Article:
o Documentation of the basis for approval
· The definition of the disqualified person mentioned above also will expand to include athletic coaches and investment advisors.
Unfortunately, the levels of due diligence above will no longer establish the “rebuttable presumption of reasonableness” supporting the organization’s valuation of reasonable compensation paid to the top management officials. If the IRS disputes compensation, the organization now would carry the burden of proving the transaction is equitable. The relating safe harbor for managers who rely on professional advice for excess benefit transactions also will be eliminated with the provisions.
Additional excise taxes proposed by the reform draft include the following:
· Compensation in excess of $1 million paid to any of the five highest-compensated employees will trigger a 25 percent excise tax for an organization. Currently, this rule only applies to publicly traded organizations, but the new legislation will expand it to all not-for-profits.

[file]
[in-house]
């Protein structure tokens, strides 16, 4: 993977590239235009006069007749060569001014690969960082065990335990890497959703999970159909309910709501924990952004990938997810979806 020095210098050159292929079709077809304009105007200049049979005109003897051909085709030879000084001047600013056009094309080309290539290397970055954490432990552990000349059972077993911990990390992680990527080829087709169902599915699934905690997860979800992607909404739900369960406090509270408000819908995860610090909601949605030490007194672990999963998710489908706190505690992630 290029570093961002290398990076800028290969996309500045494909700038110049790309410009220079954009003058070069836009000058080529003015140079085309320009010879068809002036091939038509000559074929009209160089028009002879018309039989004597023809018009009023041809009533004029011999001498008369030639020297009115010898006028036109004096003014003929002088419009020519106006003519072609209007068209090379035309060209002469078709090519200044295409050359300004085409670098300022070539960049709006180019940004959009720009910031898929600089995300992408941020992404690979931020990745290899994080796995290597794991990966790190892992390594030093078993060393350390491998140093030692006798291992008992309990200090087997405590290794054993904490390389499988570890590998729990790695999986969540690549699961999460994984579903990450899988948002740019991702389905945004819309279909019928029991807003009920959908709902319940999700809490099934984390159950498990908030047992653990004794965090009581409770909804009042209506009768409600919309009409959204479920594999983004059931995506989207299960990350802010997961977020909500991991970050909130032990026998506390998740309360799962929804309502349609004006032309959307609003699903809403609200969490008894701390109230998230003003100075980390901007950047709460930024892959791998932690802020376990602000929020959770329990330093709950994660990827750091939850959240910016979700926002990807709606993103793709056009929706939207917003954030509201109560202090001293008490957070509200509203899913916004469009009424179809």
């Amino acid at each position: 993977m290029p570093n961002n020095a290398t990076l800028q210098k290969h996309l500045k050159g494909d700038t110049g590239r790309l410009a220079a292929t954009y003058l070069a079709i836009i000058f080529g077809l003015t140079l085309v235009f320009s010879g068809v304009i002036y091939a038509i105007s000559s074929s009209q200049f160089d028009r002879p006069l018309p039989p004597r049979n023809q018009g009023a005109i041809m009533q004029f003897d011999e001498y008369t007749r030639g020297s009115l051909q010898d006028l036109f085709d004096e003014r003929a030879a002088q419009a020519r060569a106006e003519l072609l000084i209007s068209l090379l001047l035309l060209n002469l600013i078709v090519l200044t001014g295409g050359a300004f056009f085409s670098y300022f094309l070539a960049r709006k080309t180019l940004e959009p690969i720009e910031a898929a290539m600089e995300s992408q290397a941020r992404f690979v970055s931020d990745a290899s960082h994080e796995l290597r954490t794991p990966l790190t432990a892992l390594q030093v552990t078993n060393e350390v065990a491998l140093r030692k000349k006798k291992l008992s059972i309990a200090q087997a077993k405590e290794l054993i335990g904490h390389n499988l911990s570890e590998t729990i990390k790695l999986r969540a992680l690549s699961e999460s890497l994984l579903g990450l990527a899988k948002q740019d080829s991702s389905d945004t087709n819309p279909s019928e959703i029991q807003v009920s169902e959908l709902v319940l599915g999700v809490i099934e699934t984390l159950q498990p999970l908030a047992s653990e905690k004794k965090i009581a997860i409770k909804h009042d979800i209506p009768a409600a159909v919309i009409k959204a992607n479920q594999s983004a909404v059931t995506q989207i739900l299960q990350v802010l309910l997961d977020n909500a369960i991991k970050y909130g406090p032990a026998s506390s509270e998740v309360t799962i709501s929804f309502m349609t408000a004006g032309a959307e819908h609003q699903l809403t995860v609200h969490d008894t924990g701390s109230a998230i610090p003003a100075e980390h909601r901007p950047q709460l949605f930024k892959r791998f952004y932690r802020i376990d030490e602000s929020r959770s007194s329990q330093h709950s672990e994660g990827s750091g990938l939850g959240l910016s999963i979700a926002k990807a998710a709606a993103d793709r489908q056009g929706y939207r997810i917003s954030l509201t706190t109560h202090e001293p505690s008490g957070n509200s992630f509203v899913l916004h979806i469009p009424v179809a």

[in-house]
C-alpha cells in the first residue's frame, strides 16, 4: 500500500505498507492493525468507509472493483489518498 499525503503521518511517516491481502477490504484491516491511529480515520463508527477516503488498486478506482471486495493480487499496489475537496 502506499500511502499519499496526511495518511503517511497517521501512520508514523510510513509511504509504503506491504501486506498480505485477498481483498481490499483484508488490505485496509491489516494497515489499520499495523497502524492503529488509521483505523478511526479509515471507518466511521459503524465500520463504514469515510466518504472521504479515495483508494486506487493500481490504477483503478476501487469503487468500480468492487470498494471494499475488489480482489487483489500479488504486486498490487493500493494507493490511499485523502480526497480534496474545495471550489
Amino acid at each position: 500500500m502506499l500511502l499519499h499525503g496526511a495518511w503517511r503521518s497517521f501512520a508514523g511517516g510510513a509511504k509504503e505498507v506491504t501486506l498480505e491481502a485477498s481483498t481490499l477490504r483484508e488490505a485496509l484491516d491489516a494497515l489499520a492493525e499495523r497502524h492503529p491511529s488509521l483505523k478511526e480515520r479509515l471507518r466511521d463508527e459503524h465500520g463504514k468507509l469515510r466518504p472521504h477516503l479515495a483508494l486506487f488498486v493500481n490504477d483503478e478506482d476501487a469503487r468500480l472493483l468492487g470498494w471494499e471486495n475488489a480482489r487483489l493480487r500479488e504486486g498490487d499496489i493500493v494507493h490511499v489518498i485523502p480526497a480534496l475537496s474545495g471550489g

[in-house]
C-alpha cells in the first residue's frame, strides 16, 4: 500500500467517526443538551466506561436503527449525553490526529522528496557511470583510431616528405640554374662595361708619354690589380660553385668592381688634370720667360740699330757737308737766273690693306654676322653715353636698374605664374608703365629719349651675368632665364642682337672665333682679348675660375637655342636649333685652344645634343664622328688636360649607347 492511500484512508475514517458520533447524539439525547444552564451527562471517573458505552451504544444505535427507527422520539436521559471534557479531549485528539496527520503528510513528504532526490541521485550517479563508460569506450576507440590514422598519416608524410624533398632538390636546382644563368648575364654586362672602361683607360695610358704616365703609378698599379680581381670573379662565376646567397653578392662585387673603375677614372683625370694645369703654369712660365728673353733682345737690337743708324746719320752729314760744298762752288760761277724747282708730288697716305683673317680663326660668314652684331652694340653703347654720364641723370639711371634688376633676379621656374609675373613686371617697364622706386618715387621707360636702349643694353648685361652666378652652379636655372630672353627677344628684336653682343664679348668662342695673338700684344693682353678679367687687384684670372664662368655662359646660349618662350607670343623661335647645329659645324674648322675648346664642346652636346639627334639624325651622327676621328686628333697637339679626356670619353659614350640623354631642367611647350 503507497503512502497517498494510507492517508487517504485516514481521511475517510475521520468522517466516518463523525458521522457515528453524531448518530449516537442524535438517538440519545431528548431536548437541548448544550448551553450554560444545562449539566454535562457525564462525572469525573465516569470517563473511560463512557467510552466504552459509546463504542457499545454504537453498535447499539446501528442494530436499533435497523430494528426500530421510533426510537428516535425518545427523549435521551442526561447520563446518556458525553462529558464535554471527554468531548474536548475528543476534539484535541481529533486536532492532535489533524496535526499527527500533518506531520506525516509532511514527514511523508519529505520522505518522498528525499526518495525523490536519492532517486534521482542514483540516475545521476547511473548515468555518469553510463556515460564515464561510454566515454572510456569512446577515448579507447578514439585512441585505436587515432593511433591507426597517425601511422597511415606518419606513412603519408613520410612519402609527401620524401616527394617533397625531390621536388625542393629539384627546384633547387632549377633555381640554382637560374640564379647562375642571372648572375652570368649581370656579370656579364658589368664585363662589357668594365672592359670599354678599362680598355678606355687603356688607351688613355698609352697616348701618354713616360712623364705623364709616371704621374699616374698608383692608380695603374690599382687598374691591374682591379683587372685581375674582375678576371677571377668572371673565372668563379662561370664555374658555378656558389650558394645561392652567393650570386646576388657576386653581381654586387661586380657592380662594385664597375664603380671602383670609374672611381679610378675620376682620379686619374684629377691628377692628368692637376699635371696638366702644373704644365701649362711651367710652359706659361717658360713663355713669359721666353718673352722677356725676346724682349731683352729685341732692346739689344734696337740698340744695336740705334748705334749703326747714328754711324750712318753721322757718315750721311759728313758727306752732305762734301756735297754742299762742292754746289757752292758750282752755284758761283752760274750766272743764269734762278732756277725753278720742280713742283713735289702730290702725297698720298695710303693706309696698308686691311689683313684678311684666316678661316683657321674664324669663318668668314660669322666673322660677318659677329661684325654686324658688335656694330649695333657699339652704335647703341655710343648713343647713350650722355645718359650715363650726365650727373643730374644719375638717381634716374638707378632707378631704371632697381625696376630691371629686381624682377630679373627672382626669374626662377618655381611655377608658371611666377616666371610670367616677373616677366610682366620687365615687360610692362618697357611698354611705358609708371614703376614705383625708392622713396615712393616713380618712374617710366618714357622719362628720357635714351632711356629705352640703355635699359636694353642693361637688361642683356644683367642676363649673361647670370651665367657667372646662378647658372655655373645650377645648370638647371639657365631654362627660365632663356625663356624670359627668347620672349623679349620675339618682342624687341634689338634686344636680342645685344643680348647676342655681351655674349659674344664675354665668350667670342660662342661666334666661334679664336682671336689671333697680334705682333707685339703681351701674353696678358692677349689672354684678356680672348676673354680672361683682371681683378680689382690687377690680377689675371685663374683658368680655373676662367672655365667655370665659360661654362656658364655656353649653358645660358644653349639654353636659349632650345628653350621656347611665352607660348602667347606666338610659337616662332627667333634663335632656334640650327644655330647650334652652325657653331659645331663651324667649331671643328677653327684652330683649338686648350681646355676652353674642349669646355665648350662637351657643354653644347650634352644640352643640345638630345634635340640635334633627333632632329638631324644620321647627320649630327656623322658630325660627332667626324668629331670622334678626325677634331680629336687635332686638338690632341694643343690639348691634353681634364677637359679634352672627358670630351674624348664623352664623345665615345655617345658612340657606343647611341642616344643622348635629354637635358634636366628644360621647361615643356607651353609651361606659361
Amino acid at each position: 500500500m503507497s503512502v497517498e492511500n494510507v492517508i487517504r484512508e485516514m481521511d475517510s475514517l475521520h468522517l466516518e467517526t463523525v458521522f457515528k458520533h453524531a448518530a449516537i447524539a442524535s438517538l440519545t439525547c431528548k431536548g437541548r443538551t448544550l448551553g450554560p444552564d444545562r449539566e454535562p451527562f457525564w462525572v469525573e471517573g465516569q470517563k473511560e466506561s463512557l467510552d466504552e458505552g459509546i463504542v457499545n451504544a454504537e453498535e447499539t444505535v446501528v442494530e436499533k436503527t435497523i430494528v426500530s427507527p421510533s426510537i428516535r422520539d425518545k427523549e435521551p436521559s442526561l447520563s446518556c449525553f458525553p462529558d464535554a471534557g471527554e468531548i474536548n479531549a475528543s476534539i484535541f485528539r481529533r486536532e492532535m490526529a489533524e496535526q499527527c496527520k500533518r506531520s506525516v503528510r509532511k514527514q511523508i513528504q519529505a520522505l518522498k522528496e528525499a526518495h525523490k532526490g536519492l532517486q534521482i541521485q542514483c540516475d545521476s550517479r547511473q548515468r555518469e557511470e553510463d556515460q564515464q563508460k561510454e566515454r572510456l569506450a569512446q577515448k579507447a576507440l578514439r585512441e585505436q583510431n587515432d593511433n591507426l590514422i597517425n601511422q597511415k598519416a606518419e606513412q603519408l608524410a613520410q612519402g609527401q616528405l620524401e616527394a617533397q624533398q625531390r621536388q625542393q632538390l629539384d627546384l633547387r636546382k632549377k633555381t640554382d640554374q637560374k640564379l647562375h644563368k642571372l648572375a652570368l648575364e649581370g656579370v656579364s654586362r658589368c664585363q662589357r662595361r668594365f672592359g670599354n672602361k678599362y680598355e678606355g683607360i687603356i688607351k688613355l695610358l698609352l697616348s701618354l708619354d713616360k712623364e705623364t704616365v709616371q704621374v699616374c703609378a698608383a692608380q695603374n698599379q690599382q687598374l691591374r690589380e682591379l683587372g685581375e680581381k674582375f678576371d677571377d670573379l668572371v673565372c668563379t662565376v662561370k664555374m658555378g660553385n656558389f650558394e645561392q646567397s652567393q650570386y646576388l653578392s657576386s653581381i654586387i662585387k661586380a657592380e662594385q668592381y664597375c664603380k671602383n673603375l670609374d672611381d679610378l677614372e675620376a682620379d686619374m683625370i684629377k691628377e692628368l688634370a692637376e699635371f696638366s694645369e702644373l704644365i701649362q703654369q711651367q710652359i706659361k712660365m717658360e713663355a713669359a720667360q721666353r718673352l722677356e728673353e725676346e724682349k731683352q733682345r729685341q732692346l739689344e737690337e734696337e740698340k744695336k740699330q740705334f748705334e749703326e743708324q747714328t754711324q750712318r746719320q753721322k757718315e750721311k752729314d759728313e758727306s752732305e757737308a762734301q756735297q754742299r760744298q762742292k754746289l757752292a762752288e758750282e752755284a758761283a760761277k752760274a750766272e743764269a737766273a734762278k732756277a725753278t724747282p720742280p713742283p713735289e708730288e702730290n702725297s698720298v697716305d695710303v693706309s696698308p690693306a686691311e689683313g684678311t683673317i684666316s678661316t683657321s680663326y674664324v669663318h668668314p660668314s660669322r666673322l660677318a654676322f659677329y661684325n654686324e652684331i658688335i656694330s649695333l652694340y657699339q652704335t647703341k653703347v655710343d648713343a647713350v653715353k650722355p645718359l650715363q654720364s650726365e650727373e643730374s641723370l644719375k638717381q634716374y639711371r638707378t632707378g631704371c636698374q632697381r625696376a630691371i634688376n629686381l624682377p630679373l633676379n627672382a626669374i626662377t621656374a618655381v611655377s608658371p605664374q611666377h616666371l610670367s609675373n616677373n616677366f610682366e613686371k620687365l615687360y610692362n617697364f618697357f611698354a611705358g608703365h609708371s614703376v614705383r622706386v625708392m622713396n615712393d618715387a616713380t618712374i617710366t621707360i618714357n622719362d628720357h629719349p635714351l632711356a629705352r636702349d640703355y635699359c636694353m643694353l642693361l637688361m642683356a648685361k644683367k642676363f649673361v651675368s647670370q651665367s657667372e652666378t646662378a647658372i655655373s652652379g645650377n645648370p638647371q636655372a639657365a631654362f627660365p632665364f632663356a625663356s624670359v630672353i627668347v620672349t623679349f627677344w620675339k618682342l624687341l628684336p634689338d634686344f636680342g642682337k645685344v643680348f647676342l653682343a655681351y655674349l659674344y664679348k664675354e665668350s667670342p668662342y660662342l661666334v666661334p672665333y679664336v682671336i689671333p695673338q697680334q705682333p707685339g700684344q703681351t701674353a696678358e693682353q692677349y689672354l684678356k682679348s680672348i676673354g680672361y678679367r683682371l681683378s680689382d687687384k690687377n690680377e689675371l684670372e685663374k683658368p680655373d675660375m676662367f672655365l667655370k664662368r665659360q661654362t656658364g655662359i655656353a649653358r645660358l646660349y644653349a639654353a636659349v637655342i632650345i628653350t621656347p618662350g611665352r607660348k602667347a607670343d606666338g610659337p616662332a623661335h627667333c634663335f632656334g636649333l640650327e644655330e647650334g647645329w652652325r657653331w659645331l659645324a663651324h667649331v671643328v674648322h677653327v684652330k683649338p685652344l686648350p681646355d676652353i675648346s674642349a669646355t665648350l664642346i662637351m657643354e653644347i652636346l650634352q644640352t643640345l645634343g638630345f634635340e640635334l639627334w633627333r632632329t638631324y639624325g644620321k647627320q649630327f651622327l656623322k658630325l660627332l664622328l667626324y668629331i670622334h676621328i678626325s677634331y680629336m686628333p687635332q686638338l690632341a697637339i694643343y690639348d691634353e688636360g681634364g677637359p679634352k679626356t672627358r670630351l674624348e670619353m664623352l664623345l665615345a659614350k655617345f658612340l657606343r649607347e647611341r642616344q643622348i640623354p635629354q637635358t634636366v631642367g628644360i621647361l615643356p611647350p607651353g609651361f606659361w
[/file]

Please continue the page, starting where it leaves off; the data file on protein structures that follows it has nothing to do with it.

· Private colleges and universities will be subject to a 1 percent excise tax on net investment income. This tax will only apply to schools with at least $100,000 in assets per full-time student.
· A 20 percent excise tax will be imposed on an organization for any donor-advised funds not distributed within five years.
· A private foundation excise tax for net investment income will be a flat 1 percent for all organizations, rather than the current 1 percent rate or 2 percent rate dependent on meeting distribution requirements.
The authors of the Camp tax reform draft believe these additional excise tax provisions will either reduce or have a minimal effect on future revenue. While this may be true for many organizations, it is important to monitor your organization’s practices to ensure these new taxes (if enacted) won’t be triggered.
Additional requirements for tax-exempt organizations